Jeremiah Lowney, an orthodontist whose practice operates across Sherman Street from the foundation, started the Haitian Health Foundation in 1982 after his second visit to Haiti.

Jeremiah Lowney, an orthodontist whose practice operates across Sherman Street from the foundation, started the Haitian Health Foundation in 1982 after his second visit to Haiti.

During that trip, Lowney visited an orphanage in Port-au-Prince where a small girl died of malnutrition while still in his arms.

“It was almost like this child was waiting for someone to hold her or love her before she let go,” Lowney said in an interview with The Bulletin for a story on its 25th anniversary in 2007. “The irony was this child died of starvation — 90 minutes from Florida.”

The Norwich charity raises $3 million a year in its efforts to provide health care, education, housing and other services to a region where people depend on subsistence farming, charcoal production and other menial jobs to earn an average income of $90 to $300 a year.

Lowney first visited Haiti in 1982 at the request of then-Bishop Daniel Reilly of the Diocese of Norwich.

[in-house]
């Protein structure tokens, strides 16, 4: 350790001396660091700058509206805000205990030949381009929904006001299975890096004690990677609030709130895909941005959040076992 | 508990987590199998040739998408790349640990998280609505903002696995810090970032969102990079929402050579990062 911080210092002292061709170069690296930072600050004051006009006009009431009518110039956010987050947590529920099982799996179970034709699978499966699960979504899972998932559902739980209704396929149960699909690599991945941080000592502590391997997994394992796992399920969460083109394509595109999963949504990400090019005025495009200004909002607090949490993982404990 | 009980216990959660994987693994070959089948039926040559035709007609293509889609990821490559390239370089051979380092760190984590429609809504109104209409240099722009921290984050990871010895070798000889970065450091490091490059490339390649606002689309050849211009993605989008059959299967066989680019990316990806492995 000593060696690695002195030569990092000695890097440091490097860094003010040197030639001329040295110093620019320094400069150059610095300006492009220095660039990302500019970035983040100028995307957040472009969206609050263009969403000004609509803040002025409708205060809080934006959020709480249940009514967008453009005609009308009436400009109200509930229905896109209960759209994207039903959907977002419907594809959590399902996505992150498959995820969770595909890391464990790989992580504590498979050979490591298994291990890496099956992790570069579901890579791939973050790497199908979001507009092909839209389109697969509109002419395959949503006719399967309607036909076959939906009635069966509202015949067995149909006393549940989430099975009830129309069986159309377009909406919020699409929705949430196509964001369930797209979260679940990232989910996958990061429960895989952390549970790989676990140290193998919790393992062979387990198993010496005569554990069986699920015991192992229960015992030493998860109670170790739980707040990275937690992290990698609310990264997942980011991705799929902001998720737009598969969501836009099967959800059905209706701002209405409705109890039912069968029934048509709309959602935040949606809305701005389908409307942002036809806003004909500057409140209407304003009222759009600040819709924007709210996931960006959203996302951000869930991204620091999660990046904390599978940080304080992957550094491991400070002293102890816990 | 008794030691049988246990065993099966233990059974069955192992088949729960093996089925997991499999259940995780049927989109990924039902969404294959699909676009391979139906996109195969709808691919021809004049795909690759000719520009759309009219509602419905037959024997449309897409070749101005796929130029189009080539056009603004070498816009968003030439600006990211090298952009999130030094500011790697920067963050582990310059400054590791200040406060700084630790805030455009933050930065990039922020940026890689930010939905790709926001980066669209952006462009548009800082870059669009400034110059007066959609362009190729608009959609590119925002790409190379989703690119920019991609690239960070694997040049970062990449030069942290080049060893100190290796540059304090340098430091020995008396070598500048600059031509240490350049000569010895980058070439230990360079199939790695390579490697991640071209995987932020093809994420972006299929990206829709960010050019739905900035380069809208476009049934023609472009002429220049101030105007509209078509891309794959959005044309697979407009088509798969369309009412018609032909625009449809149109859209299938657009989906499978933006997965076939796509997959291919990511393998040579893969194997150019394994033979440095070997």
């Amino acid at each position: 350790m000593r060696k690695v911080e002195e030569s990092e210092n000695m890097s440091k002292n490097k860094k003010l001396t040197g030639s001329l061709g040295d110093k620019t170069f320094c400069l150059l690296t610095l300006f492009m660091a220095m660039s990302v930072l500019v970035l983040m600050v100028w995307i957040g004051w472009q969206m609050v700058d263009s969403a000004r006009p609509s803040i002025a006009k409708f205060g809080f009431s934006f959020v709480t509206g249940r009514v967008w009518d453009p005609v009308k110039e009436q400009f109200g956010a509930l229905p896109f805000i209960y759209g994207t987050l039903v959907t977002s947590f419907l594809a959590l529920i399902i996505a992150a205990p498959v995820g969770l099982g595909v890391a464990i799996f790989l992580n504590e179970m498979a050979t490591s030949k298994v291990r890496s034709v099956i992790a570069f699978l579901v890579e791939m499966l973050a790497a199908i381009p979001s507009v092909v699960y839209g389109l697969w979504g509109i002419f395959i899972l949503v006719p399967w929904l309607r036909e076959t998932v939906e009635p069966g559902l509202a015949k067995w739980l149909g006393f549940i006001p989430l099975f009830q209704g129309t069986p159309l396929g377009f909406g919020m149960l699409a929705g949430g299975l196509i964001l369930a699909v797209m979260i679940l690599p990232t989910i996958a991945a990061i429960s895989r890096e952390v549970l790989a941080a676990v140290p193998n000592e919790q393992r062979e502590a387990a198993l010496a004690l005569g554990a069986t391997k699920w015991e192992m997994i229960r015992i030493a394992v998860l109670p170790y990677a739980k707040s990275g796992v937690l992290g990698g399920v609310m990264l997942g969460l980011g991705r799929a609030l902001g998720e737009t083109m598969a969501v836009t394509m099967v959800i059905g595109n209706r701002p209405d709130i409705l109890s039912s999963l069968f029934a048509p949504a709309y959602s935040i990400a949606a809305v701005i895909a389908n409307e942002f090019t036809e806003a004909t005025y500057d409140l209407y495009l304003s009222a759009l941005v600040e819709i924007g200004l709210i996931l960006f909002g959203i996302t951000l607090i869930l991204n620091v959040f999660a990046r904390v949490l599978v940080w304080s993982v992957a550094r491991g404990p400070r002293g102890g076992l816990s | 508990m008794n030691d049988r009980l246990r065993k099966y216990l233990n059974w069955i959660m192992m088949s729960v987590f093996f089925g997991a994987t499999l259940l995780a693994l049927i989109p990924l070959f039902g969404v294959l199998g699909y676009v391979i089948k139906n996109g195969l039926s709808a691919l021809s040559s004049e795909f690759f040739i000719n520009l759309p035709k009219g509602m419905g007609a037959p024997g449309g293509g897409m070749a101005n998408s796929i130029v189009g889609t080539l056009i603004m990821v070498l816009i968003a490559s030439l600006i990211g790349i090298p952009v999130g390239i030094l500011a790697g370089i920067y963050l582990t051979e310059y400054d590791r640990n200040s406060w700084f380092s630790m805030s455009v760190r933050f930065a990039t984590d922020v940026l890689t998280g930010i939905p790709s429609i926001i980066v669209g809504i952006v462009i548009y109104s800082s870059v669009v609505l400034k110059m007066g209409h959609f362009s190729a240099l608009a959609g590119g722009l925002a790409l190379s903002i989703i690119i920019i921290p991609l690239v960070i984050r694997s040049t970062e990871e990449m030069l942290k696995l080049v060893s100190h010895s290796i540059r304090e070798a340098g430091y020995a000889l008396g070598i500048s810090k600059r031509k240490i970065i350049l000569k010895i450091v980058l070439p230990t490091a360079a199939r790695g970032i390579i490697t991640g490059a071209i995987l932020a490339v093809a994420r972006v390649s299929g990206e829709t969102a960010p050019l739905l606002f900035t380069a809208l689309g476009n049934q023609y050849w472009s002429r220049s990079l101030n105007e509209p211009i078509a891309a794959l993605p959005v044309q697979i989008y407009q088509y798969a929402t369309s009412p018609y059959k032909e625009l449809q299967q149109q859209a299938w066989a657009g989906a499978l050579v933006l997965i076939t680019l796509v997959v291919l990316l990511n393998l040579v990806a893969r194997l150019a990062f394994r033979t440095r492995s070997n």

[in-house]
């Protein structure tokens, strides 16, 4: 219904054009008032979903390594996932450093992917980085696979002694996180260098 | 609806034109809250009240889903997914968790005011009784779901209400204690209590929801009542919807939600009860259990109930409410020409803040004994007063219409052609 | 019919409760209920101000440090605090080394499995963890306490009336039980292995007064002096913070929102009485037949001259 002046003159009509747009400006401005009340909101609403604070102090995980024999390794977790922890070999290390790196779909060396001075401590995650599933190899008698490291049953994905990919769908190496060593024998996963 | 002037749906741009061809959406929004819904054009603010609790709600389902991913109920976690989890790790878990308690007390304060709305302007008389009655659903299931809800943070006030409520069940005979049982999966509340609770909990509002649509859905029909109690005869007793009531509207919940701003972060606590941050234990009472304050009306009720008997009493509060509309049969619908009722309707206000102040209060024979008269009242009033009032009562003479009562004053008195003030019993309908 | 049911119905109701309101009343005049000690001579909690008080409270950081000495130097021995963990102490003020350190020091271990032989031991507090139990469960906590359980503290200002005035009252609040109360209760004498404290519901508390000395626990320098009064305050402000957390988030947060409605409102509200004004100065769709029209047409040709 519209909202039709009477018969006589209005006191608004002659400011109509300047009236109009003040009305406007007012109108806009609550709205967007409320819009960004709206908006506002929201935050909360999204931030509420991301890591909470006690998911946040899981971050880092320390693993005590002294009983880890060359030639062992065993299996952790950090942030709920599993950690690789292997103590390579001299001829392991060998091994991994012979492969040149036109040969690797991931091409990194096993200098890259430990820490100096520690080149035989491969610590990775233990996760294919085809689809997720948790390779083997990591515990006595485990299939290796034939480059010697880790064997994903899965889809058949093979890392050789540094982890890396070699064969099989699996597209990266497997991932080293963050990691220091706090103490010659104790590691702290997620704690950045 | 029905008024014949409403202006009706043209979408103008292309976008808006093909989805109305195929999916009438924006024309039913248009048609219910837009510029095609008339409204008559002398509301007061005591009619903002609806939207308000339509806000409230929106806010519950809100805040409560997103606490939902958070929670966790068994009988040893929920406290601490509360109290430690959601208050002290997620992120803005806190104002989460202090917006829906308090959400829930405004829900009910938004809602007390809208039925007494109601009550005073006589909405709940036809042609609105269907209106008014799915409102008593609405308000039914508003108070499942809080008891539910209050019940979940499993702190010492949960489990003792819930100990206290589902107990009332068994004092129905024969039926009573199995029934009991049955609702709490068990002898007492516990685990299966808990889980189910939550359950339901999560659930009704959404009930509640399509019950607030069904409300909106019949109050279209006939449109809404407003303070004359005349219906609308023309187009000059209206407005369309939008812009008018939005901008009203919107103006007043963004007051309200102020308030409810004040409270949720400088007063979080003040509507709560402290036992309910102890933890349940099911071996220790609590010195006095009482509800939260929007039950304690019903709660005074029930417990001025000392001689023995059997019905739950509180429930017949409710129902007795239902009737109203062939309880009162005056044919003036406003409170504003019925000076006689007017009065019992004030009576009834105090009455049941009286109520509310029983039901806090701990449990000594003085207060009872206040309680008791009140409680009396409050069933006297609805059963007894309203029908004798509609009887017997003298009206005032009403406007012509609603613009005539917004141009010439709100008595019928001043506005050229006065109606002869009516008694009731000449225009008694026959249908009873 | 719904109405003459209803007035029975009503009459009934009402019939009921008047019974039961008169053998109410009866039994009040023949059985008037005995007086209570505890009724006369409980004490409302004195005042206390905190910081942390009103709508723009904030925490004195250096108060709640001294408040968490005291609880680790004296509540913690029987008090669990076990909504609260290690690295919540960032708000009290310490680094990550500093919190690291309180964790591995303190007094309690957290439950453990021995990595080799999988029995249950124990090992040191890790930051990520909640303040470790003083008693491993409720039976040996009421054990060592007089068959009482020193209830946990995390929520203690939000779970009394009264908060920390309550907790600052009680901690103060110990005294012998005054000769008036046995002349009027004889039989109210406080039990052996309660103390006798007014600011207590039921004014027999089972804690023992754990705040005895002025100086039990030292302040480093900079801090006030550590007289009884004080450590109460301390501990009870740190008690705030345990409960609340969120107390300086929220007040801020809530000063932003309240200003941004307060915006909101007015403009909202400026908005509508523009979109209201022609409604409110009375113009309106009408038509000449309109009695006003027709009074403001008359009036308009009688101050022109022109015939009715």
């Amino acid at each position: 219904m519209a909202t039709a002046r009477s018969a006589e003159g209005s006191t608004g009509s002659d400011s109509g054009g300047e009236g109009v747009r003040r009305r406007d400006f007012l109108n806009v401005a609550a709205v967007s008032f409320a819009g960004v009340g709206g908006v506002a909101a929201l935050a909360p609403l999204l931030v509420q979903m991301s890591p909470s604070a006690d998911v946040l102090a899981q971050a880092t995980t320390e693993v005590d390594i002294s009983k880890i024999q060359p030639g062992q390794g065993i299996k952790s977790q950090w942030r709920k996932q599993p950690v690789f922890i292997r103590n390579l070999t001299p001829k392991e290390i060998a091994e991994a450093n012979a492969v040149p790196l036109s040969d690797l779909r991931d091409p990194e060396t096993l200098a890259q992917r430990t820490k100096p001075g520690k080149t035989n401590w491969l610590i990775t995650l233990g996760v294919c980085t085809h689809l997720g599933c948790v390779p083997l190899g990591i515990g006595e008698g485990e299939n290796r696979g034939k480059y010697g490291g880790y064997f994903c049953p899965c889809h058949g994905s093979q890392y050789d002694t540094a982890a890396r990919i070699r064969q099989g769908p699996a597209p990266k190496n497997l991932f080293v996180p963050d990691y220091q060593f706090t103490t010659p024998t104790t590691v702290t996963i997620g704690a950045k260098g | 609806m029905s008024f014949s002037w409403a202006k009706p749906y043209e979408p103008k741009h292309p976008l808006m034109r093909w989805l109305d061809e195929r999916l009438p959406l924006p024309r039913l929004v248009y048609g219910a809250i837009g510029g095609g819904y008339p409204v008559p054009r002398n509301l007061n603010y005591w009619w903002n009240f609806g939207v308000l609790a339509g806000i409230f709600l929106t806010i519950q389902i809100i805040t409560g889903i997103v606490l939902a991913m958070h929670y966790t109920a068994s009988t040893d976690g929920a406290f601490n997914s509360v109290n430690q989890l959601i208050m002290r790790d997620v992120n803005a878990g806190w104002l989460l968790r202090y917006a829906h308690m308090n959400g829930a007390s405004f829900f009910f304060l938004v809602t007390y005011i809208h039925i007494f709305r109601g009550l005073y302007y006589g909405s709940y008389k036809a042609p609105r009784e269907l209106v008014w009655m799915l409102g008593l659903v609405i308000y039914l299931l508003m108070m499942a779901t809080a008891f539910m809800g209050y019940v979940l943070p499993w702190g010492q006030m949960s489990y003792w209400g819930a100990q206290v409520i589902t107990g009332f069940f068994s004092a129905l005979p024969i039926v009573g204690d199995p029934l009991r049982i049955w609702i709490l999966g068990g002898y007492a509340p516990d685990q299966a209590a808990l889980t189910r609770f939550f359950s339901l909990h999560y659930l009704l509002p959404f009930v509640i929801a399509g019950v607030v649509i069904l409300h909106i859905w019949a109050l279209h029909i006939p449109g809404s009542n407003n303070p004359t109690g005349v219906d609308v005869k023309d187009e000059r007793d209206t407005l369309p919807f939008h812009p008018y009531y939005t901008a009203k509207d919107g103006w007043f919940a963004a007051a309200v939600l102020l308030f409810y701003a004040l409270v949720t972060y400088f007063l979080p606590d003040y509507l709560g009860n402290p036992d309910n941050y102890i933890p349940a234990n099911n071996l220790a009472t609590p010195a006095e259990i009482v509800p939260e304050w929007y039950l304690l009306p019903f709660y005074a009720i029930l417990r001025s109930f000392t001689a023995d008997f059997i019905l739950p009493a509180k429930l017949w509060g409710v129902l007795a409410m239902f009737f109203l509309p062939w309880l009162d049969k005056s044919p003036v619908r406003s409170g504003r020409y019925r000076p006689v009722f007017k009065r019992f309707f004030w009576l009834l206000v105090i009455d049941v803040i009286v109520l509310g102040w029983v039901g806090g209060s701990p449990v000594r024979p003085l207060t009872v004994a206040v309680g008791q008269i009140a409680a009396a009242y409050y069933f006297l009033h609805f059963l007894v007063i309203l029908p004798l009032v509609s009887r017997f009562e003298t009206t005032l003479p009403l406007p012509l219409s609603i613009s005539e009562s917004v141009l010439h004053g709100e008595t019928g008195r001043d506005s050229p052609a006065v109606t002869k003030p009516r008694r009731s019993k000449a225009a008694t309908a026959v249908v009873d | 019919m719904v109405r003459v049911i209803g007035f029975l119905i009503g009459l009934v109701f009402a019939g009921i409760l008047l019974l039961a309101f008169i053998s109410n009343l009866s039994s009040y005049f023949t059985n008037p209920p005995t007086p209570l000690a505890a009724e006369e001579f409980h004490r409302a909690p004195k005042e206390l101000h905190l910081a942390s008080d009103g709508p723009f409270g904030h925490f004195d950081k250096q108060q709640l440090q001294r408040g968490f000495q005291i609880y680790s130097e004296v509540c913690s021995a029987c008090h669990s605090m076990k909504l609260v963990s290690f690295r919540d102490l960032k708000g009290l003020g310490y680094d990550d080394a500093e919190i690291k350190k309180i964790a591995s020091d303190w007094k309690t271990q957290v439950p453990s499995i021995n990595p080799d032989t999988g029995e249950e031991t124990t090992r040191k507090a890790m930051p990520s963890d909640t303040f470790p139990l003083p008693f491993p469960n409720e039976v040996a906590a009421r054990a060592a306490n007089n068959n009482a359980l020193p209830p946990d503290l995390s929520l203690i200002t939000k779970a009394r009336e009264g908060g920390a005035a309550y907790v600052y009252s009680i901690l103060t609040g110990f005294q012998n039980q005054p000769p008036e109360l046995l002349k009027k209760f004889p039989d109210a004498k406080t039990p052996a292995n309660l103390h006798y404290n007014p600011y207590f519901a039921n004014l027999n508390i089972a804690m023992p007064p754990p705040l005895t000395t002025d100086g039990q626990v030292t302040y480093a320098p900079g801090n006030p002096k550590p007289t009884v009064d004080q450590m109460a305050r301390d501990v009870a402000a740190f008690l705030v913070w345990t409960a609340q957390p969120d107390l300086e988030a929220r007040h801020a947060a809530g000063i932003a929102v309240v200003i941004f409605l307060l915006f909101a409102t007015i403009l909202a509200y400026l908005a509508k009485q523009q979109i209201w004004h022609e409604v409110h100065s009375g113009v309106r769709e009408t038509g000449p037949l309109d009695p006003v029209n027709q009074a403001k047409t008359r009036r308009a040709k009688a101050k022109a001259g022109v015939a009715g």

Lowney joined nuns who had been sent to Haiti by Mother Teresa in Calcutta. In a phone call with Mother Teresa, she suggested that Lowney visit Jeremie because she was sending some of the nuns there. Lowney found it interesting that the name of the city was his first name in French. He also could not refuse her.

Back in Norwich, the city’s only Haitian that Lowney knew of in 1985 was a man who had lived in Jeremie and who offered Lowney property for the foundation. Lowney figured it would cost $250,000 to build a clinic. The 27,000-square-foot outpatient clinic cost $1 million more.

The foundation counts among its success a 50 percent decrease in deaths from bacterial pneumonia in children younger than 5 and a decrease in diarrhea deaths in children in villages with health foundation agents.

Norwich Bulletin